4 Ways to Avoid Dad Bod

Your buddies warned you that your physique was going to slip when that kid of yours came into the world. As much as you hate to admit it, they were right. Read this article to prevent further damage and recoup the muscle that you’ve lost.

When your child was born, you had no idea what to expect. There were so many moving and changing variables that it was hard to focus on anything that didn’t involve that little creature that couldn’t hold their head up.

There were diaper changes, swaddling, feeding (even if you don’t have the breasts, you’re involved), their health, safe sleep, how they cut into your sleep…it’s the ultimate crash course because as everyone tried to tell you: you’ll never really be ready. You just tried to figure it out as you go.

But with all of that focus and attention centered on the new human that took over your family, you slipped up in a few areas:

• Your nutrition.
• Your workout consistency.
• Your workout intensity.
• Your sleep—but that’s not really on you.

Your health took a backseat so that you could prioritize the health of your new little baby. Nobody would fault you for it because it’s pretty much par for the course. But when you look in the mirror, you’re not thrilled.

The combination of fewer workouts and metabolism that doesn’t quite keep up with the quick and easy fast food stops has eroded the physique that you once knew. Before things go off the rails and your Dad Bod comes into its own, we’re here to help. The following 5 tips will help you avoid a body that has doomed fathers for far too long.

Anything. Anything at all. The trouble with health and nutrition is that so many people believe–subconsciously, in most cases–that if you can’t do it right, you shouldn’t do anything. If you can’t get to the gym for an hour and a half, what’s the point of going at all? If you can’t find time to make healthier meals, what’s the point in trying to avoid the stack of takeout menus on the counter?

The point is this: something is better than nothing.  Working out for 30 minutes is far better than working out for 0 minutes. Don’t get caught in the trap of comparing your new workout schedule to your old one. You are living in a different world now.  Making a healthy meal a couple times a week is a huge improvement over eating greasy takeout every single night. Don’t discount the effort to clean up your diet just because it’s not what it used to be.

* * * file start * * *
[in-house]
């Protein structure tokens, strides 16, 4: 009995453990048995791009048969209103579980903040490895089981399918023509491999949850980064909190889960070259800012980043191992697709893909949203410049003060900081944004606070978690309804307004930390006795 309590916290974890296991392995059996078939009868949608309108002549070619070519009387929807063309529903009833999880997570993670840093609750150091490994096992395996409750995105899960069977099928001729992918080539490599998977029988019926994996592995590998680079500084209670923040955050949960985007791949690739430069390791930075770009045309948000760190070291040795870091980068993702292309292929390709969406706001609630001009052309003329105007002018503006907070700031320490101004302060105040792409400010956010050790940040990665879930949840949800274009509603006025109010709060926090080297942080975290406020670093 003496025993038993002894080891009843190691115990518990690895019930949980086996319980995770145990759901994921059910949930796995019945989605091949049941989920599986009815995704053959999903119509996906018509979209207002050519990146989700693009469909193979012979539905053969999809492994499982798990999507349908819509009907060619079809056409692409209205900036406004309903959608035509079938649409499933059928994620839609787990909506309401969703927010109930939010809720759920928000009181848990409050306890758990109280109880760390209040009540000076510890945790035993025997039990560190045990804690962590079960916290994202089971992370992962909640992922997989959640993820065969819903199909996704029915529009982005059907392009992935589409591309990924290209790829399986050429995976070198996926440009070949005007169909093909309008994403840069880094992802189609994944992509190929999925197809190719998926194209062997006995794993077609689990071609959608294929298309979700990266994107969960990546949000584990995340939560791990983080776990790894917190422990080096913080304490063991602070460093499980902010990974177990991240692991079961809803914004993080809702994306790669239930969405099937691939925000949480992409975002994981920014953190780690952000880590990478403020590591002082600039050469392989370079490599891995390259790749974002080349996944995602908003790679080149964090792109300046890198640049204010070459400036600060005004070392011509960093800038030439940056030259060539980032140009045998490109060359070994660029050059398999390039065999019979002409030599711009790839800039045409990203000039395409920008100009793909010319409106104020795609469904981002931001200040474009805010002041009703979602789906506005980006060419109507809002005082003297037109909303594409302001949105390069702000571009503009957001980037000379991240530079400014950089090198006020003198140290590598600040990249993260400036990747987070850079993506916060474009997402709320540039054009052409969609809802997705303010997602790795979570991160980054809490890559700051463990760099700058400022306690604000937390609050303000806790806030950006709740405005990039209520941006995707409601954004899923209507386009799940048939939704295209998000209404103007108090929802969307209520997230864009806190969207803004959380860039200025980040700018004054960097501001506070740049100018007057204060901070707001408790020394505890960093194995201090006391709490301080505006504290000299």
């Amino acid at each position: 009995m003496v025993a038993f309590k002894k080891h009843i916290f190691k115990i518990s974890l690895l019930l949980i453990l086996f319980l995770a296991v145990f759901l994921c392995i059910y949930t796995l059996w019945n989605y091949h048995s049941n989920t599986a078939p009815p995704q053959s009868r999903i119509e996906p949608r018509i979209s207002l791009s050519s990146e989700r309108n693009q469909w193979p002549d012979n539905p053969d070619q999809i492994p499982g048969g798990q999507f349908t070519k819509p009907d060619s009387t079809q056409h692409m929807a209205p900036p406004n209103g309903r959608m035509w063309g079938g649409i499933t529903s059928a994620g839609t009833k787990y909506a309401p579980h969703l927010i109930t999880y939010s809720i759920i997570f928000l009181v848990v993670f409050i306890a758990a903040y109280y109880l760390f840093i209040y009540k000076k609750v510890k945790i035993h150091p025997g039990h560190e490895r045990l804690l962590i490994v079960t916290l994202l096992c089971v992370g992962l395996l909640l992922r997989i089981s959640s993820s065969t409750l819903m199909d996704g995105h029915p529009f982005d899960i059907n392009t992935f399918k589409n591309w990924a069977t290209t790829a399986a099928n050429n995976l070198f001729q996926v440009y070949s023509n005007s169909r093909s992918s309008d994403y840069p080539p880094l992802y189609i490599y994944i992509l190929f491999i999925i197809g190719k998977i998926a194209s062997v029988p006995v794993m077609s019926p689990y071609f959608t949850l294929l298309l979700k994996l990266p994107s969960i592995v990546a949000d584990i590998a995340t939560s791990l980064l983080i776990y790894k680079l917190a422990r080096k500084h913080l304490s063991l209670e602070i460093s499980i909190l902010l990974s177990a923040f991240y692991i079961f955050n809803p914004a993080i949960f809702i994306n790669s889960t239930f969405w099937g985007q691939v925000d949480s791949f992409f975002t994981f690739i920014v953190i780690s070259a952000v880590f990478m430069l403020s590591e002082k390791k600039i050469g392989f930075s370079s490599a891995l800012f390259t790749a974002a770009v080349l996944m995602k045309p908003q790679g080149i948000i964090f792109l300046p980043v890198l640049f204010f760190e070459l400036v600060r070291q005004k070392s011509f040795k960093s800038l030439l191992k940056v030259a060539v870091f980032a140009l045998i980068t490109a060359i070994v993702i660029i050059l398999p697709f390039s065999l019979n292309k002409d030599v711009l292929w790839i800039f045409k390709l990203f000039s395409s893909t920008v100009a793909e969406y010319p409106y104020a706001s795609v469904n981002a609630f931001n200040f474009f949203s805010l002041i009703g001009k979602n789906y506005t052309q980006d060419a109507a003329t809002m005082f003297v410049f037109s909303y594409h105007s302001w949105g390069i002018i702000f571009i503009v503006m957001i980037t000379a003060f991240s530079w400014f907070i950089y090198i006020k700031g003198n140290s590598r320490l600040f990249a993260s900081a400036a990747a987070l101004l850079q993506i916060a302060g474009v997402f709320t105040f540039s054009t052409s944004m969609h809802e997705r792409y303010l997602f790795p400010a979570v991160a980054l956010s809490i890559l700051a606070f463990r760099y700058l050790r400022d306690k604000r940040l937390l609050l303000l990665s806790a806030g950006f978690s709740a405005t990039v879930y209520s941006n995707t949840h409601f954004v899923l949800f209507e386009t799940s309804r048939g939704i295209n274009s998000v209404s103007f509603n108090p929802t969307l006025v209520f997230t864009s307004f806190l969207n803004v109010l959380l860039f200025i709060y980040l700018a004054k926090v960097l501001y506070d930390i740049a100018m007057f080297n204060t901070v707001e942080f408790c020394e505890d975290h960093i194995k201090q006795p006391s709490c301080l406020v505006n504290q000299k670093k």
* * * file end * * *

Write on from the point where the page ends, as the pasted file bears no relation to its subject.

If you can manage to work out a little bit here and there while mixing in some healthier food choices when you can, you’ll have a better starting point–mentally and physically–when your son or daughter starts giving you some more of your time back. Starting from nothing is hard, so by keeping some of your routines in place,  you’ll be ready to rock and roll when the time comes to raise the bar.

Since you don’t have hours and hours to workout like you may have had in the past, you want to get the best bang for your buck in terms of time. The most valuable use of your time, then, is incorporating some High-Intensity Interval Training (HIIT).

You can work up a sweat in just 10-15 minutes if you’re pairing quick bursts of exercise with short sections of rest. This will also get your heart pumping at the same time, so you’ll be showing some love to your body and your heart. You can use dumbbells, machines, or just the weight of your body to challenge your muscles and get your blood pumping. Whatever you do, keep it short, sweet, and sweaty.

The weight room is the optimal place to create a physique that is strong and cut, but we’re not trying to look like a Greek god here–we just want to fit in our clothes and not be embarrassed to take our shirt off.

If you can find a way to workout in your basement or your living room, the time that you used to spend driving back and forth to the gym can be used toward a HIIT workout that will make you sweat and keep you within earshot of a crying baby or a stressed partner.

It’s a win-win.

You and your partner just brought a human into the world. Trying to maintain the lifestyle and level of fitness you once had is a stressful and anxiety-ridden path to walk as a new dad.  The best thing you can do for you (and your family) is to adapt to your new circumstances, do your best to embrace the imperfection of your workouts, and improve when and where you can.

Dad Bod isn’t a necessary step into fatherhood. You can be healthy and in shape while also pitching in and helping your partner raise your baby. You don’t have to give up on yourself or your fitness, and I hope that these tips help to keep things in perspective as you work to stay in shape.

Disclaimer: This content is for informational purposes only and is not meant as medical advice, nor is it to diagnose or treat any medical condition. Please consult your physician before starting or changing your diet or exercise program. Any use of this information is at the sole discretion and responsibility of the user.